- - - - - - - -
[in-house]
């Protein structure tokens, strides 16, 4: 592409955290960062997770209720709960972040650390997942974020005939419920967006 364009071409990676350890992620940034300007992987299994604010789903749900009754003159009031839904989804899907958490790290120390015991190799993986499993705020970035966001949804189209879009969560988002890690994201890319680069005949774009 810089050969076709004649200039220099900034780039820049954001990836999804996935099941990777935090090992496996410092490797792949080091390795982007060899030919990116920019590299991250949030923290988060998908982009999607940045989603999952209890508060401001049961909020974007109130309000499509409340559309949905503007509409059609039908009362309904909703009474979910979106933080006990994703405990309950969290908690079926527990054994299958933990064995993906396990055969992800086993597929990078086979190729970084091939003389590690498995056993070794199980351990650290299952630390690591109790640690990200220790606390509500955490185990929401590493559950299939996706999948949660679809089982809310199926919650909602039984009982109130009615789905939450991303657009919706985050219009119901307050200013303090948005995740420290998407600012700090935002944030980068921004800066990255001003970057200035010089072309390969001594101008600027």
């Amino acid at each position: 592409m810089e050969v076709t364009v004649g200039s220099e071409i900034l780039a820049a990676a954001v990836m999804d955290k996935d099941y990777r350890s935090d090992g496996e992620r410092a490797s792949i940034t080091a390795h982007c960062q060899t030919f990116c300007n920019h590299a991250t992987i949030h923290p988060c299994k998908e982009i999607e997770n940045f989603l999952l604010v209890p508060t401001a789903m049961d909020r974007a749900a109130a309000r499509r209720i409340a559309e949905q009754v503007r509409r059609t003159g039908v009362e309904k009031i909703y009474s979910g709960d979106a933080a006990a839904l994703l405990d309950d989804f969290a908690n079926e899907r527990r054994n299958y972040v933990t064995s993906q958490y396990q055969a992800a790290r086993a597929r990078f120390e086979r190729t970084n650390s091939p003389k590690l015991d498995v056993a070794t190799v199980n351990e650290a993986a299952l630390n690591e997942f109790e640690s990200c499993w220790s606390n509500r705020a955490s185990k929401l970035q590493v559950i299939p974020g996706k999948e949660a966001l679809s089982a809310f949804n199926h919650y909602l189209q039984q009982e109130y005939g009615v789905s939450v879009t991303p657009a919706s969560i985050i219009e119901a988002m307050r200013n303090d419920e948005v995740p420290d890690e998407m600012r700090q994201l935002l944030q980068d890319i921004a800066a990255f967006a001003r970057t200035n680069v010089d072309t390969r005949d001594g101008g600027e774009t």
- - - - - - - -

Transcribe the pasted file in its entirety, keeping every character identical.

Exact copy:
[in-house]
């Protein structure tokens, strides 16, 4: 592409955290960062997770209720709960972040650390997942974020005939419920967006 364009071409990676350890992620940034300007992987299994604010789903749900009754003159009031839904989804899907958490790290120390015991190799993986499993705020970035966001949804189209879009969560988002890690994201890319680069005949774009 810089050969076709004649200039220099900034780039820049954001990836999804996935099941990777935090090992496996410092490797792949080091390795982007060899030919990116920019590299991250949030923290988060998908982009999607940045989603999952209890508060401001049961909020974007109130309000499509409340559309949905503007509409059609039908009362309904909703009474979910979106933080006990994703405990309950969290908690079926527990054994299958933990064995993906396990055969992800086993597929990078086979190729970084091939003389590690498995056993070794199980351990650290299952630390690591109790640690990200220790606390509500955490185990929401590493559950299939996706999948949660679809089982809310199926919650909602039984009982109130009615789905939450991303657009919706985050219009119901307050200013303090948005995740420290998407600012700090935002944030980068921004800066990255001003970057200035010089072309390969001594101008600027």
């Amino acid at each position: 592409m810089e050969v076709t364009v004649g200039s220099e071409i900034l780039a820049a990676a954001v990836m999804d955290k996935d099941y990777r350890s935090d090992g496996e992620r410092a490797s792949i940034t080091a390795h982007c960062q060899t030919f990116c300007n920019h590299a991250t992987i949030h923290p988060c299994k998908e982009i999607e997770n940045f989603l999952l604010v209890p508060t401001a789903m049961d909020r974007a749900a109130a309000r499509r209720i409340a559309e949905q009754v503007r509409r059609t003159g039908v009362e309904k009031i909703y009474s979910g709960d979106a933080a006990a839904l994703l405990d309950d989804f969290a908690n079926e899907r527990r054994n299958y972040v933990t064995s993906q958490y396990q055969a992800a790290r086993a597929r990078f120390e086979r190729t970084n650390s091939p003389k590690l015991d498995v056993a070794t190799v199980n351990e650290a993986a299952l630390n690591e997942f109790e640690s990200c499993w220790s606390n509500r705020a955490s185990k929401l970035q590493v559950i299939p974020g996706k999948e949660a966001l679809s089982a809310f949804n199926h919650y909602l189209q039984q009982e109130y005939g009615v789905s939450v879009t991303p657009a919706s969560i985050i219009e119901a988002m307050r200013n303090d419920e948005v995740p420290d890690e998407m600012r700090q994201l935002l944030q980068d890319i921004a800066a990255f967006a001003r970057t200035n680069v010089d072309t390969r005949d001594g101008g600027e774009t």